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Old 10-07-2012, 04:14 PM   #161
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Methinks all that engine grime will end up on the ground somewhere, sometime later anyway. Except for the little bit of the extra degreaser solvent that one uses for cleaning, of course.

And all that is still minuscule compared to the oil and tar in the zillion tons of asphalt that we spread on the ground each year.
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Old 10-07-2012, 11:07 PM   #162
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So... is this wrong?, Crazy? A useless effort?... and have I been lucky not to have caused some major damage?
Whaddya think?
I've never cleaned an engine in my life. This way when the fluids start leaking from something, they leave tracks in the dirt/grease which greatly simplifies the detection & troubleshooting.
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Old 10-08-2012, 07:37 AM   #163
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8. Each year, spray the following with some sort of liquid lubricant…I prefer one with PTFE…which is Teflon. To avoid making a mess, hold a paper towel behind the item as you spray where possible. Make sure you get it on the parts that move…sometimes it’s not obvious. The door hinges (at the front of the doors) and latches (at the rear part of the door), trunk hinges and latch, fuel filler door latch, hood hinges and latch.
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Old 10-08-2012, 07:40 AM   #164
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What about when minimal miles are put on a car? Say only 10k per year. Would you change the oil every 3 or 6 months? Thanks!
I would do it once a year at minimum, but if you're driving 10k, you may need to do it every 6 months. I'm surprised that 10k miles is considered "minimal"...I only drive 7,500/year in my daily driver, 2,500/year in my Mustang, and 500/year in my Camaro, and my mother in law only drives 500/year.
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Old 10-08-2012, 07:44 AM   #165
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Another thread inspired this tip. It worked on DW's newer Ford, on other makes YMMV.

Don't wait until you lose a key to get a spare. You can buy an uncut chip-key for < $30. Have it cut (<$10) and program it yourself. The Interweb has 'how to' instructions. On Fords you need two working keys to do this.

If you wait until you lose one it may cost from slightly under $100 to $400 depending on who does it.
That's a great tip...do you have a link for how to program? I'll have to pass this one along.
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Old 10-08-2012, 07:49 AM   #166
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Throwing out a new question...
Background... Back in 1959, in a Sears manager training program, I worked for a week in Automotive (garage)... Whenever any "under the hood" work was being done, (that store only)... the mechanics would steam clean the entire engine compartment, (with the owner's permission) Even the ancient old buggies came out shiny clean, and the thought was, cleaner engine lasts longer.

I have been washing the engine compartment of my cars, ever since then... Now, I spray Greased Lightning over the entire engine, frame, and the insulation under the hood.... and then use the hose to wash off the grease and dirt. My 15 to 17 year old cars look showroom clean under the hood.

In all of these years, I have never had a problem with starting, short circuits, or anything else that could be attributable to this "washing". After washing, I usually apply some "dressing" to the plastic parts, just for aesthetics.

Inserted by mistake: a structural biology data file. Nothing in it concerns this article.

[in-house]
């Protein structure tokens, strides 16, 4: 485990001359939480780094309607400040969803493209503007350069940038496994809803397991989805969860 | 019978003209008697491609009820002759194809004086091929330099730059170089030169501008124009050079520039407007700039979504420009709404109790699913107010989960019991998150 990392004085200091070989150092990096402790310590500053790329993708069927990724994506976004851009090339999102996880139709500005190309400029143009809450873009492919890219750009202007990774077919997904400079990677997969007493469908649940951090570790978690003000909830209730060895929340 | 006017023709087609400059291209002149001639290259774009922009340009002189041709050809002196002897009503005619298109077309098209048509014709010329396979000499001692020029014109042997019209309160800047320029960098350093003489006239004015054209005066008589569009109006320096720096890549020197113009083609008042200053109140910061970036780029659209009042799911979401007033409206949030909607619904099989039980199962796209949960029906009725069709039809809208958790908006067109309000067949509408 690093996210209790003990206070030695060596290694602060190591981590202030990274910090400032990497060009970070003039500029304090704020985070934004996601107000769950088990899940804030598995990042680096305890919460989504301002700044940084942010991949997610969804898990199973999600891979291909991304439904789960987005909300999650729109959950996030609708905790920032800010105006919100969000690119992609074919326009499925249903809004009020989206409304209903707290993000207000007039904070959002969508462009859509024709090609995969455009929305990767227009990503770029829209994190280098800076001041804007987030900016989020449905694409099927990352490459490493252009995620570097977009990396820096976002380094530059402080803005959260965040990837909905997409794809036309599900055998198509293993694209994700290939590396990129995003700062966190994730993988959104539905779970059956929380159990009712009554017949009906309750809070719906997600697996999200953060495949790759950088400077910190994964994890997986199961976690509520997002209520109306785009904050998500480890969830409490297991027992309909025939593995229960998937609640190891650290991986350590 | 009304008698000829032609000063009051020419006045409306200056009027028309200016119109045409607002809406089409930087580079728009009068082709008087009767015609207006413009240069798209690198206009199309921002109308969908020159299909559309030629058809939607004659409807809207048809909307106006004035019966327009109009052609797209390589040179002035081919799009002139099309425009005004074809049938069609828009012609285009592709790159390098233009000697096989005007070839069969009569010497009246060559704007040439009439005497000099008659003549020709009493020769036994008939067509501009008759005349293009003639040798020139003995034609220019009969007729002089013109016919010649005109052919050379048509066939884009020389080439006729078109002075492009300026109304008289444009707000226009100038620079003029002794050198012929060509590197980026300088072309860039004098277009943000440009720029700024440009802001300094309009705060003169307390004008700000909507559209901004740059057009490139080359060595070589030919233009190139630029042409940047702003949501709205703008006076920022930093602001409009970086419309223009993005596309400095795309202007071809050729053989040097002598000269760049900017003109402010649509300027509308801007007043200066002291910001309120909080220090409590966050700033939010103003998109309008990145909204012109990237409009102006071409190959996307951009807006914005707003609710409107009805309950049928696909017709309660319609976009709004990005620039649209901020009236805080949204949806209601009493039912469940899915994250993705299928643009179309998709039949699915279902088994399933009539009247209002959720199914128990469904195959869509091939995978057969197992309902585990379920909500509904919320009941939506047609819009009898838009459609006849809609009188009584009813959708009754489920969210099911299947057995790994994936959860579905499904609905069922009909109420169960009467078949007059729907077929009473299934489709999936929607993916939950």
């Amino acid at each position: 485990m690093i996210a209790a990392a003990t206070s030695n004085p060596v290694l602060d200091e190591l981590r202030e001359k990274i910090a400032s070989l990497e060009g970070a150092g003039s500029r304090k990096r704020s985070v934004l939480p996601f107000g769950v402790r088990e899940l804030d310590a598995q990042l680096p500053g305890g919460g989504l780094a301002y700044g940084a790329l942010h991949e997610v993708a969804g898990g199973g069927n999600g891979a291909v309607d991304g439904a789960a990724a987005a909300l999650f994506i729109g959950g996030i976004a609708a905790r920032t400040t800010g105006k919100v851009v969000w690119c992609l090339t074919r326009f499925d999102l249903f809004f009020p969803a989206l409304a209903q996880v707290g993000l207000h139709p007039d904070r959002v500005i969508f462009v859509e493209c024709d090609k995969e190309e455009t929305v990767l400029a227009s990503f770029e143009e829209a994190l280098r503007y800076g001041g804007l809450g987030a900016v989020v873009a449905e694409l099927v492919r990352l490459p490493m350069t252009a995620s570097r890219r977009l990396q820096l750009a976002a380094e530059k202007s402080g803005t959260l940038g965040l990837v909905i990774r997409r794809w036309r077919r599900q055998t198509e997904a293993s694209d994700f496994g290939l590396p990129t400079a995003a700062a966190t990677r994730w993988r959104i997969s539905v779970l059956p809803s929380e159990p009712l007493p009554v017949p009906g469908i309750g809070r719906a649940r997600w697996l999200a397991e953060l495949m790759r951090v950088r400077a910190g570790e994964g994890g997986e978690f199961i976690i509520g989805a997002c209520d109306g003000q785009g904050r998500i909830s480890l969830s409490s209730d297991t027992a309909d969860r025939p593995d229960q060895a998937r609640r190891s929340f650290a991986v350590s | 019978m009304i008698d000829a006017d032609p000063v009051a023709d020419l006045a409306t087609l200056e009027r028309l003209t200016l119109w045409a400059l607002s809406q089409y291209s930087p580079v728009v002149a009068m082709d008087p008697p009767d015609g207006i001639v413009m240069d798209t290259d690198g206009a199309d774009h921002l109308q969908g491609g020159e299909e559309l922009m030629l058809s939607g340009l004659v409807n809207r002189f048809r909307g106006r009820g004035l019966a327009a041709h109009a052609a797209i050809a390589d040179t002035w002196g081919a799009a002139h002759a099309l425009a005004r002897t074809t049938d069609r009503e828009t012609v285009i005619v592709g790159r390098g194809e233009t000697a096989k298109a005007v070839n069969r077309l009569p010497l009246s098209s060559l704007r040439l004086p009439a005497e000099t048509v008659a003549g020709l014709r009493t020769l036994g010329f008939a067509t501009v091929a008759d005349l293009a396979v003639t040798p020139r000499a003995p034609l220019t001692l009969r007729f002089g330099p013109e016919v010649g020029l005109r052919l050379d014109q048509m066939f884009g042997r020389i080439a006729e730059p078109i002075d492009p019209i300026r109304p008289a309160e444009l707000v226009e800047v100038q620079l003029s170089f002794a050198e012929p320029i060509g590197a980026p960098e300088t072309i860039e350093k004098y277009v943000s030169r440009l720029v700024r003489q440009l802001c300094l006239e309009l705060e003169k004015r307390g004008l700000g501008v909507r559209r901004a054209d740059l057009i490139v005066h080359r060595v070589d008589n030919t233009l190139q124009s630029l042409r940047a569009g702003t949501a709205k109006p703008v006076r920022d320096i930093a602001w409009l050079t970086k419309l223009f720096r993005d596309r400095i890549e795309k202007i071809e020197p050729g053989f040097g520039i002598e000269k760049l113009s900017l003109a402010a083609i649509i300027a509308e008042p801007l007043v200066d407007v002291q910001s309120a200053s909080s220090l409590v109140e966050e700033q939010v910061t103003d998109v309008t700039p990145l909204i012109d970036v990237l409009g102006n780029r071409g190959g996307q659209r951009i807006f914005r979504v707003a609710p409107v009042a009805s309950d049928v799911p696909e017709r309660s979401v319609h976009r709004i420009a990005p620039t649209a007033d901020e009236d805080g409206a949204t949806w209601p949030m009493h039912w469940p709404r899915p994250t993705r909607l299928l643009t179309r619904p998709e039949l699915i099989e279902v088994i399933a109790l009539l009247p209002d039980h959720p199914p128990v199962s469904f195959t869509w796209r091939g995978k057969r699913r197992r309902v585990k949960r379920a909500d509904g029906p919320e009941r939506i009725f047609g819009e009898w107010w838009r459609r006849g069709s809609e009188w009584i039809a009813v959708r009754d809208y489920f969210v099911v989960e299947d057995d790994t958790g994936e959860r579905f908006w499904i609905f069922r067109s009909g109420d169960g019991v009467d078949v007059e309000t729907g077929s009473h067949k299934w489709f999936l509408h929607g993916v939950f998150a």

So... is this wrong?, Crazy? A useless effort?... and have I been lucky not to have caused some major damage?

One thing I notice... on the times when a mechanic looks under the hood... he seems pretty happy to be working on a clean engine. It makes it a cleaner proposition for me, when checking the fluids, filters etc.

Whaddya think?
I've done this on many of my cars. On older cars, you do have to be very careful, as many of the items were not sealed. For example, distributor caps and spark plug wires...and you will have issues starting afterwards if you're not careful.

I would recommend running/driving the car afterwards to get all the water dried off...otherwise you could get some rust, particularly on the pulleys, which will then cause squeaks.

I don't think it will make the engine last any longer, but it sure helps identify where problems are, such as oil leaks, bulging hoses, etc....which is why I do it on my daily driver. On my show cars, of course, I do it all manually with a toothbrush.
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Old 10-08-2012, 07:52 AM   #167
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I did not know that mechanics routinely cleaned engines back then (before my time). However, I have always done that as a periodic maintenance on my cars. Not showroom clean, but I keep the engines clean enough that if they leak oil or coolant, I would be able to tell. And because I do work on my cars, that's less grease on my hands.

But, but, but, there have been two occasions where the water spraying caused me trouble. I usually start up the engines after cleaning for the heat to dry up the water, sometimes after I blow-dry them too with a compressor air hose. That was when I discovered that the engine ran rough. Arghh...

In one occasion, the water got into a connector that had its protective boot busted. The water caused a current leakage between its connector terminals (a temperature sensor, if I recalled correctly), and messed up the engine controller. Finding the cause was tough (a day or two), but fixing it was of course easy. This was about 20 years ago.

On the second occasion, the water evaporated from the engine heat, then recondensed inside the distributor cap. On this front-wheel drive car, the distributor cap was between the engine and the firewall and under the intake manifold, which meant that it could only be accessed from under the car. Arghh... That also took me a day or two to locate the cause. This incidence was about 15 years ago.